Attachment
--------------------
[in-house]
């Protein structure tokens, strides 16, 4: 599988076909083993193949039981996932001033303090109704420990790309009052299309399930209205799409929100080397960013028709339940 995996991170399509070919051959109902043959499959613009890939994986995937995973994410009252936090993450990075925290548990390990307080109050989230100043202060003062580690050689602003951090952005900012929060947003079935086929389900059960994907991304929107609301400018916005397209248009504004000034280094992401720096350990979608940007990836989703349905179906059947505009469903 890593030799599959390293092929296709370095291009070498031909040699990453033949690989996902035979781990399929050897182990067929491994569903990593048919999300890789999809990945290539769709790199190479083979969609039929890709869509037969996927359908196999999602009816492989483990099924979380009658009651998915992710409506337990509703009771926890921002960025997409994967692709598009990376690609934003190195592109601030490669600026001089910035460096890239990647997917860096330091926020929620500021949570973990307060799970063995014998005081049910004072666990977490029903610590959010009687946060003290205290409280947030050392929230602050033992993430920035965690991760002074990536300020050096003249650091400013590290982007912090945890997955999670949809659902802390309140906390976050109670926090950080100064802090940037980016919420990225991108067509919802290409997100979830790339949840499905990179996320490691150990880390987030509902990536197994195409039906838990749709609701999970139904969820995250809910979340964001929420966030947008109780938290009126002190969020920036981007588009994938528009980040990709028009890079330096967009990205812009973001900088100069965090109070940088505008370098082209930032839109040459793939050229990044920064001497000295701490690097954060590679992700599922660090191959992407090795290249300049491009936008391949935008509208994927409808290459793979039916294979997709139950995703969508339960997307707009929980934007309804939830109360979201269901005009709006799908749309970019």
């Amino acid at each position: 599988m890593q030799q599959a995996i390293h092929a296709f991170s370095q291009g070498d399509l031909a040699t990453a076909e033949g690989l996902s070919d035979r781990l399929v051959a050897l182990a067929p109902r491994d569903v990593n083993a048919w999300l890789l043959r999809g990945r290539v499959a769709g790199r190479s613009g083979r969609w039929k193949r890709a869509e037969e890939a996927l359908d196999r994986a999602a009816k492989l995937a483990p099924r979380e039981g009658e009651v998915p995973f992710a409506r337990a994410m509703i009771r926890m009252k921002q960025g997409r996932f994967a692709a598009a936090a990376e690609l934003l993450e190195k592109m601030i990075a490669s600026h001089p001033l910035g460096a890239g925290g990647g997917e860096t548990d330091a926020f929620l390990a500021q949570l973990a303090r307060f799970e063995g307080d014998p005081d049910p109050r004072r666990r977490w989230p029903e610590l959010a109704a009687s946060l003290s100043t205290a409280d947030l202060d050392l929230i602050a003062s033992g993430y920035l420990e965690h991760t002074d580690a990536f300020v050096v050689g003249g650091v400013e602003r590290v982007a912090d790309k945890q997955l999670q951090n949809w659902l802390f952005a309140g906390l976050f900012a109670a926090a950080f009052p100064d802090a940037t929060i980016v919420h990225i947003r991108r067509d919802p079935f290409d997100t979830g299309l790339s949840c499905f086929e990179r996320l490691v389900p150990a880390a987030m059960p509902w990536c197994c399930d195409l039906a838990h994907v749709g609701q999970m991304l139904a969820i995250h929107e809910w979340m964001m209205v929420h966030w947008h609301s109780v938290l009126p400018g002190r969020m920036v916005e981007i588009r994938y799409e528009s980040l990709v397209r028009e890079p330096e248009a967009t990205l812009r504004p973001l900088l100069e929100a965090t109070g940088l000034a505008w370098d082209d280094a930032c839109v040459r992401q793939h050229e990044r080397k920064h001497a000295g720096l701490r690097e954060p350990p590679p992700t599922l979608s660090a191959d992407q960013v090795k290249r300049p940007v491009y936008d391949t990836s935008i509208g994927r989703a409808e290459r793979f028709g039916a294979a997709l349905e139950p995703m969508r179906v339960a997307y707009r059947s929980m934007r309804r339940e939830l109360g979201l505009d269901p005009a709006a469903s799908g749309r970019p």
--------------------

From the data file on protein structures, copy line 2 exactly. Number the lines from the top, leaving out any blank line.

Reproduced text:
């Protein structure tokens, strides 16, 4: 599988076909083993193949039981996932001033303090109704420990790309009052299309399930209205799409929100080397960013028709339940 995996991170399509070919051959109902043959499959613009890939994986995937995973994410009252936090993450990075925290548990390990307080109050989230100043202060003062580690050689602003951090952005900012929060947003079935086929389900059960994907991304929107609301400018916005397209248009504004000034280094992401720096350990979608940007990836989703349905179906059947505009469903 890593030799599959390293092929296709370095291009070498031909040699990453033949690989996902035979781990399929050897182990067929491994569903990593048919999300890789999809990945290539769709790199190479083979969609039929890709869509037969996927359908196999999602009816492989483990099924979380009658009651998915992710409506337990509703009771926890921002960025997409994967692709598009990376690609934003190195592109601030490669600026001089910035460096890239990647997917860096330091926020929620500021949570973990307060799970063995014998005081049910004072666990977490029903610590959010009687946060003290205290409280947030050392929230602050033992993430920035965690991760002074990536300020050096003249650091400013590290982007912090945890997955999670949809659902802390309140906390976050109670926090950080100064802090940037980016919420990225991108067509919802290409997100979830790339949840499905990179996320490691150990880390987030509902990536197994195409039906838990749709609701999970139904969820995250809910979340964001929420966030947008109780938290009126002190969020920036981007588009994938528009980040990709028009890079330096967009990205812009973001900088100069965090109070940088505008370098082209930032839109040459793939050229990044920064001497000295701490690097954060590679992700599922660090191959992407090795290249300049491009936008391949935008509208994927409808290459793979039916294979997709139950995703969508339960997307707009929980934007309804939830109360979201269901005009709006799908749309970019």